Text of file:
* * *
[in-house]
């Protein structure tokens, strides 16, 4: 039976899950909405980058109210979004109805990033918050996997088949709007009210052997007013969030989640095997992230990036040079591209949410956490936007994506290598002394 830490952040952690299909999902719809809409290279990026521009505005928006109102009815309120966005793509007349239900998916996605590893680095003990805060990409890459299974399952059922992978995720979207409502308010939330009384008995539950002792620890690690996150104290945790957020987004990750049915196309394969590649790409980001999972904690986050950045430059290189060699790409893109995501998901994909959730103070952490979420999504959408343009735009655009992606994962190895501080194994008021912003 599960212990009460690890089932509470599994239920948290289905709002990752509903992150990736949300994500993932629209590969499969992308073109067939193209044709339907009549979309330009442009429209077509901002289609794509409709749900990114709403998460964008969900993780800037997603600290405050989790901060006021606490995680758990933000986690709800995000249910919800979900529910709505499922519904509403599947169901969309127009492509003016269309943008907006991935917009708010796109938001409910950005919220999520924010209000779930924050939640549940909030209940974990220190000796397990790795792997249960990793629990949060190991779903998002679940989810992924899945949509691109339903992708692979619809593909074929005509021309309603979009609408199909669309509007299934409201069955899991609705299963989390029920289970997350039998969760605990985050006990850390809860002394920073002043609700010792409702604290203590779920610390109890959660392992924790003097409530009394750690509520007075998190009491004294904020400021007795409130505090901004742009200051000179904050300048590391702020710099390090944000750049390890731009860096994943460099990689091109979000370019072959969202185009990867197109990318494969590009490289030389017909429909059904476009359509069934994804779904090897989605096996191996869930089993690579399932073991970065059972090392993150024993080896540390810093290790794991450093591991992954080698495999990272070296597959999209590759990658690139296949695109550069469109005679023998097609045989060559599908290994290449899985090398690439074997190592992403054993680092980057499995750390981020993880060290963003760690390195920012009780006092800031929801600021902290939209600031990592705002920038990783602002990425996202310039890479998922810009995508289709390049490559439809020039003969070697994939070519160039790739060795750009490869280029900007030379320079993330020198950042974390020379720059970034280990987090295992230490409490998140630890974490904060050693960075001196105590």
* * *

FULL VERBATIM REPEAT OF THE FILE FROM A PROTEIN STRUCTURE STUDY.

[in-house]
């Protein structure tokens, strides 16, 4: 039976899950909405980058109210979004109805990033918050996997088949709007009210052997007013969030989640095997992230990036040079591209949410956490936007994506290598002394 830490952040952690299909999902719809809409290279990026521009505005928006109102009815309120966005793509007349239900998916996605590893680095003990805060990409890459299974399952059922992978995720979207409502308010939330009384008995539950002792620890690690996150104290945790957020987004990750049915196309394969590649790409980001999972904690986050950045430059290189060699790409893109995501998901994909959730103070952490979420999504959408343009735009655009992606994962190895501080194994008021912003 599960212990009460690890089932509470599994239920948290289905709002990752509903992150990736949300994500993932629209590969499969992308073109067939193209044709339907009549979309330009442009429209077509901002289609794509409709749900990114709403998460964008969900993780800037997603600290405050989790901060006021606490995680758990933000986690709800995000249910919800979900529910709505499922519904509403599947169901969309127009492509003016269309943008907006991935917009708010796109938001409910950005919220999520924010209000779930924050939640549940909030209940974990220190000796397990790795792997249960990793629990949060190991779903998002679940989810992924899945949509691109339903992708692979619809593909074929005509021309309603979009609408199909669309509007299934409201069955899991609705299963989390029920289970997350039998969760605990985050006990850390809860002394920073002043609700010792409702604290203590779920610390109890959660392992924790003097409530009394750690509520007075998190009491004294904020400021007795409130505090901004742009200051000179904050300048590391702020710099390090944000750049390890731009860096994943460099990689091109979000370019072959969202185009990867197109990318494969590009490289030389017909429909059904476009359509069934994804779904090897989605096996191996869930089993690579399932073991970065059972090392993150024993080896540390810093290790794991450093591991992954080698495999990272070296597959999209590759990658690139296949695109550069469109005679023998097609045989060559599908290994290449899985090398690439074997190592992403054993680092980057499995750390981020993880060290963003760690390195920012009780006092800031929801600021902290939209600031990592705002920038990783602002990425996202310039890479998922810009995508289709390049490559439809020039003969070697994939070519160039790739060795750009490869280029900007030379320079993330020198950042974390020379720059970034280990987090295992230490409490998140630890974490904060050693960075001196105590």